There’s a picture going around the Internet at the moment of a tweet from Caroline Hirons. This tweet says…”I can’t believe it’s 2018 and we’re still discussing breast vs formula like it really matters at the end of the day. Just feed your kid and get on with your day. They all grow up to eat Haribo and McDonald’s anyway. Yes, even your kid, kale-blending Cynthia in the pilates pants.”

So there’s only one part of that tweet which I agree with which is “Just feed your kid and get on with your day.” The rest I have major issues with and here’s why;

It’s 2018 and there is still a debate or even argument among mothers about which type of milk they decide to give to their babies. There is no denying that breastmilk is better for our children than formula. It is made specifically for them and can even tailor make itself to meet their needs like giving them extra antibodies to fight off a cold for example. And whether you like it or not, the UK has some of the worst breastfeeding rates in the world. It absolutely matters which milk you feed your baby because without talking about it, our rates will fall even lower.

However, that is not saying that formula is bad and should never be given to babies. Far from it. If you’ve been with me for a long time, you’ll know that my first was on formula from 9 weeks until his first birthday. It just cannot be compared to breastmilk. It contains essential vitamins and minerals, fat and protein which our babies need to thrive but it can’t make antibodies to help them fight an illness.

Whenever the word “breastfeeding” comes up in conversation, women seem to get offended. And that offence seems to peak during World Breastfeeding Week. You often hear “why isn’t there a World Formula Feeding Week?” and there’s a very good reason. Formula information, support and adverts are shown to us every single day. To make up a bottle, you need to make sure the bottle is sterilised and put the right amount of powder and water in. It doesn’t require the same amount of support as breastfeeding does.

If we’re not allowed to talk about breastfeeding and it’s benefits, women will continue to be uninformed and not supported in their breastfeeding journey. And, sorry to bang on about them again, but the breastfeeding rates will continue to fall. Did you know that it’s only between 1-2% of women who genuinely can’t breastfeed through lack of milk production? Yet when there’s a breastfeeding vs formula debate, there seems to be a lot of women who say “I always feel guilty when I see a post like this. I couldn’t breastfeed my baby and I felt guilty that I couldn’t”. Unless you physically didn’t produce milk, you could have breastfed. The more likely reason you didn’t succeed with it is though lack of support, a tongue tie, bad latch etc. There are so many things which affect breastfeeding yet can be sorted with the correct support.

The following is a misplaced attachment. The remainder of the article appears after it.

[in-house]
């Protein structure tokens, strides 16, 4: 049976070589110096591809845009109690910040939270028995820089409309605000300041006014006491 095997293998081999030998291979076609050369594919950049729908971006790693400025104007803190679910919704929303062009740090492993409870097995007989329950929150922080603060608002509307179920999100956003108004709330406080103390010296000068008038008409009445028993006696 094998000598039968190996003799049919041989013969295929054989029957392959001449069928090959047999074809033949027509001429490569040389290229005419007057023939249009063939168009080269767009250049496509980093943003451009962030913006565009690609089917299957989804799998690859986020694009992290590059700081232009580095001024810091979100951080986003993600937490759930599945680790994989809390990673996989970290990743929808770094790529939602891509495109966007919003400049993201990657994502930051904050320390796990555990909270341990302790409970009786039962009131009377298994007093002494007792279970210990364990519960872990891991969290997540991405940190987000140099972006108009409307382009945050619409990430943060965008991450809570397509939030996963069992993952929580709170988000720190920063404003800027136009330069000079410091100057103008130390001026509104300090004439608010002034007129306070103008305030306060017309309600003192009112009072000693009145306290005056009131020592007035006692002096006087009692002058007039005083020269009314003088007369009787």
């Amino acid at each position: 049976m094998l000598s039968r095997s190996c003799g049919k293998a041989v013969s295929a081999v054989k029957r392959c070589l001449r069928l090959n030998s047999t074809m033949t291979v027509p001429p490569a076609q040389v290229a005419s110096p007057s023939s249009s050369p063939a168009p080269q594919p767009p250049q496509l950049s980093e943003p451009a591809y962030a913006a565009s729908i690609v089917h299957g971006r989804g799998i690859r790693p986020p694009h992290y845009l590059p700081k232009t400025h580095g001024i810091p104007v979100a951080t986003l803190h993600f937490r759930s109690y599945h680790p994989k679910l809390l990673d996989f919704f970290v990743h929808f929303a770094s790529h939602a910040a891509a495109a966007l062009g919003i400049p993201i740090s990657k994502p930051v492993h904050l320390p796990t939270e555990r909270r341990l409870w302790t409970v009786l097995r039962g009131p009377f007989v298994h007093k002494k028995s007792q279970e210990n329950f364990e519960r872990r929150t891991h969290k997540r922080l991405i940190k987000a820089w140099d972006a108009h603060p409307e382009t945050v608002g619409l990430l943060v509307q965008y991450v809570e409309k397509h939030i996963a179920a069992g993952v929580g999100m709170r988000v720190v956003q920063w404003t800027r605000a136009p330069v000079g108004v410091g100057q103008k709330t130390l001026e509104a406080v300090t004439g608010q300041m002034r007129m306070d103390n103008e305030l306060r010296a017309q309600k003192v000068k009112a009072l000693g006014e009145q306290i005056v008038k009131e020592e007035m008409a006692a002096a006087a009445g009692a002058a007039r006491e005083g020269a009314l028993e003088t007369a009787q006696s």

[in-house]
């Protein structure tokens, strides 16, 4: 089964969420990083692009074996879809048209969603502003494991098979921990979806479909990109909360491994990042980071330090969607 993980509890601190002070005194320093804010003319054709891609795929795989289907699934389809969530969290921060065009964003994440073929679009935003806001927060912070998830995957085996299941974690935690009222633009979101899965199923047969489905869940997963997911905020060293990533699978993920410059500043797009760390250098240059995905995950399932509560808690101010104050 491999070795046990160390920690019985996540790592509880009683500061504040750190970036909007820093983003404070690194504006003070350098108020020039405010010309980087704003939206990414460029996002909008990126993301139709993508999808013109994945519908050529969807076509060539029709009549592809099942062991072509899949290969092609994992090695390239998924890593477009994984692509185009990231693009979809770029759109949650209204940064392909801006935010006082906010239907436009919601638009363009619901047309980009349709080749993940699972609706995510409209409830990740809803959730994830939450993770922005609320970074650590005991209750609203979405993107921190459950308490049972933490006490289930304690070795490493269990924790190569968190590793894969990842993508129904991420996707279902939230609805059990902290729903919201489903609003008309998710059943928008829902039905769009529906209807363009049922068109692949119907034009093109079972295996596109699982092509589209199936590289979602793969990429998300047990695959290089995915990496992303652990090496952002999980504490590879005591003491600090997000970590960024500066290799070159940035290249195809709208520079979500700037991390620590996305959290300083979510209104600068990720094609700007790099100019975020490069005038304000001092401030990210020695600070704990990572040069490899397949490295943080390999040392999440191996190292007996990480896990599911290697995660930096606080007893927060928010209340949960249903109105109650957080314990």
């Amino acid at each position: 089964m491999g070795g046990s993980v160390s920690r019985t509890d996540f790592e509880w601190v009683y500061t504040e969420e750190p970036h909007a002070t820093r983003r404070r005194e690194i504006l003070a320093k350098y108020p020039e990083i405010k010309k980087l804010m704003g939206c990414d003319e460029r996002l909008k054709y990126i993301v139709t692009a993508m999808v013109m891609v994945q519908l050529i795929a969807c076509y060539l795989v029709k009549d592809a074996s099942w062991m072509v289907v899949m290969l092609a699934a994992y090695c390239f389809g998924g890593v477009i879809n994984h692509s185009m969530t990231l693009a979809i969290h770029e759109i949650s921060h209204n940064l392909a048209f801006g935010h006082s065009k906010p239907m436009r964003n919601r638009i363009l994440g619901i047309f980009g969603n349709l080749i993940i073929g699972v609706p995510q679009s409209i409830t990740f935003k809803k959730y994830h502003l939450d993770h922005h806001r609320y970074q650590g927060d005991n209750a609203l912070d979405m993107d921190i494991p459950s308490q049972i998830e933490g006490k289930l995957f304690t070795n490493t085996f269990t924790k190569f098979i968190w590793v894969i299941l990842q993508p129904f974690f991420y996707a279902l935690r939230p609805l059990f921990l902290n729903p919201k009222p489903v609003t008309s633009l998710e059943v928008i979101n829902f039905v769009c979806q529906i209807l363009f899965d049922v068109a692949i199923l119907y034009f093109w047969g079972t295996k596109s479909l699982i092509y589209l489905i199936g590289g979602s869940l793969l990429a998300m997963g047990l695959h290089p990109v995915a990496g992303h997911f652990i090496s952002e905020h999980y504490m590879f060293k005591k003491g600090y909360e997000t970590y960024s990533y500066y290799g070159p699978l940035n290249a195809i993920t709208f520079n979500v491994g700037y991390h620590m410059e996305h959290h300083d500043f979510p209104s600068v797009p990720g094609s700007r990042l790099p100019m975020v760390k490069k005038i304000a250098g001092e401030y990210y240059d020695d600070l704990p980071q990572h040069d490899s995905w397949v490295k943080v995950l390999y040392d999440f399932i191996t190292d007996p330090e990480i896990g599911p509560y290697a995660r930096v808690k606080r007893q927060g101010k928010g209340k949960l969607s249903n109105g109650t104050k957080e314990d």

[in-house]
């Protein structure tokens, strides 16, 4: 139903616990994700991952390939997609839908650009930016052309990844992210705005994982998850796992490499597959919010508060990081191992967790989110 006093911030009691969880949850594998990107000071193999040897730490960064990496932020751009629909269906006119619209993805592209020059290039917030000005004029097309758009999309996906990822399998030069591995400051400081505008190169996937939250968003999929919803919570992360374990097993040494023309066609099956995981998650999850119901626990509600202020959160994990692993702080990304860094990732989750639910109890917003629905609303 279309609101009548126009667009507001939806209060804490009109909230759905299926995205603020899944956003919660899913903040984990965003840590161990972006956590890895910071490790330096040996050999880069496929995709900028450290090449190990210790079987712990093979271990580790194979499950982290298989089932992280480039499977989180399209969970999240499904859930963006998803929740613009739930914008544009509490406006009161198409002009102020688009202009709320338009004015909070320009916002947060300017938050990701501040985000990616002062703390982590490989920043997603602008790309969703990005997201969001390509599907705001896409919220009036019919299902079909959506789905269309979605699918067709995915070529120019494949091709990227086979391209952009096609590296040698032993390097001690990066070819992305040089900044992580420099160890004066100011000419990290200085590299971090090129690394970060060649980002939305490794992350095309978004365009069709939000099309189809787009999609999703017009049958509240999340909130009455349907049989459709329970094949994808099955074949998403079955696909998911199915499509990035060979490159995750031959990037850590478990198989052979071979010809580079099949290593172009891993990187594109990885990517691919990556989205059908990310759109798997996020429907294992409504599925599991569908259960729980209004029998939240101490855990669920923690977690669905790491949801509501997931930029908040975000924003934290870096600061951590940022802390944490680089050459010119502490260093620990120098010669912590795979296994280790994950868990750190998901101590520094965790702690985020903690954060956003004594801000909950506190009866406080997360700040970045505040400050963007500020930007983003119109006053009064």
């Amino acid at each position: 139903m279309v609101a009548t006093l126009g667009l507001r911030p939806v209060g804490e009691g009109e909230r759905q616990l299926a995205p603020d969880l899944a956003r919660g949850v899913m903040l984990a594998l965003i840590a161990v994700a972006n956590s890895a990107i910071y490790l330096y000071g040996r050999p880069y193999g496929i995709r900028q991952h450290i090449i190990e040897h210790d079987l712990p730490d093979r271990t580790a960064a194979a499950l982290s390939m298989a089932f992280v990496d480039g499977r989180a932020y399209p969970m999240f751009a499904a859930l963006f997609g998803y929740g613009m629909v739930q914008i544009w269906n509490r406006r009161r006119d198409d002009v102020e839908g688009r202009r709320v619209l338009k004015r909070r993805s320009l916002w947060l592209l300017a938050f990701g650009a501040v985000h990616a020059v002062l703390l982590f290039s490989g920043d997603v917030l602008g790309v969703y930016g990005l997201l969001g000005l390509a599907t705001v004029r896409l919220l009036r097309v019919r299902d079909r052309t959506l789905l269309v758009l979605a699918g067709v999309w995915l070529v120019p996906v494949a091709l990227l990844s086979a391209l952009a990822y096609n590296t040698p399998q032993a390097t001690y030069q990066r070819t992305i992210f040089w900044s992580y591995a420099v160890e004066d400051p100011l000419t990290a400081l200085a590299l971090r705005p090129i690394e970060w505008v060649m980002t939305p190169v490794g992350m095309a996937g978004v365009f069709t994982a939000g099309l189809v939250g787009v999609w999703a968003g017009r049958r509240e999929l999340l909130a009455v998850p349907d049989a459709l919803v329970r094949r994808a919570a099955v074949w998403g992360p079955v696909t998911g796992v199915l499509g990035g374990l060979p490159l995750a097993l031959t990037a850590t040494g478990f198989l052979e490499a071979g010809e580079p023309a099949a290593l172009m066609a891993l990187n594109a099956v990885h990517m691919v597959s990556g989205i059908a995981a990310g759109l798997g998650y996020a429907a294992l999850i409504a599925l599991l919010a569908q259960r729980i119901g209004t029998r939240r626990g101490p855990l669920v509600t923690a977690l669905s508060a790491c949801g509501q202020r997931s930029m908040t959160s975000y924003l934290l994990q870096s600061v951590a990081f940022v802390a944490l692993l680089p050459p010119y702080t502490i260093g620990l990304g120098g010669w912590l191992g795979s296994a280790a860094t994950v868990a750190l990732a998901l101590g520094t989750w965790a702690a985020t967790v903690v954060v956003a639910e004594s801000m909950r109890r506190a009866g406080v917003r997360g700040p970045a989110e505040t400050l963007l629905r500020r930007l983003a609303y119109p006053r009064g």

Establishing and succeeding with breastfeeding was one of the most difficult things I’ve ever done. I’ve written about my journey on here before but I was about an hour away from giving up, we both developed thrush and it was excruciating. If the doctor hadn’t squeezed me in at 5pm on a Friday evening, I would have bought formula from Tesco on my way home. It should absolutely be celebrated and talked about because it was difficult, there’s no two ways about it.

The point of this isn’t to shame you all into breastfeeding. Fed isn’t best, choice is best. Make the best decision for you and your baby and own that decision. If you tried to breastfeed and couldn’t, don’t think that you failed. Think “I gave it a shot, it doesn’t work for us so I’m going to do what’s right and go for formula”. If you didn’t want to breastfeed, that’s your choice too. But own it and don’t think that every breastfeeding post is an attack on formula. It’s not. Most women just want celebration, support and information when it comes to breastfeeding. Formula is there to help out when we need it. So why can’t we help out other mothers when they need it by supporting them and standing together?

Promoting breastfeeding isn’t the same as formula shaming.

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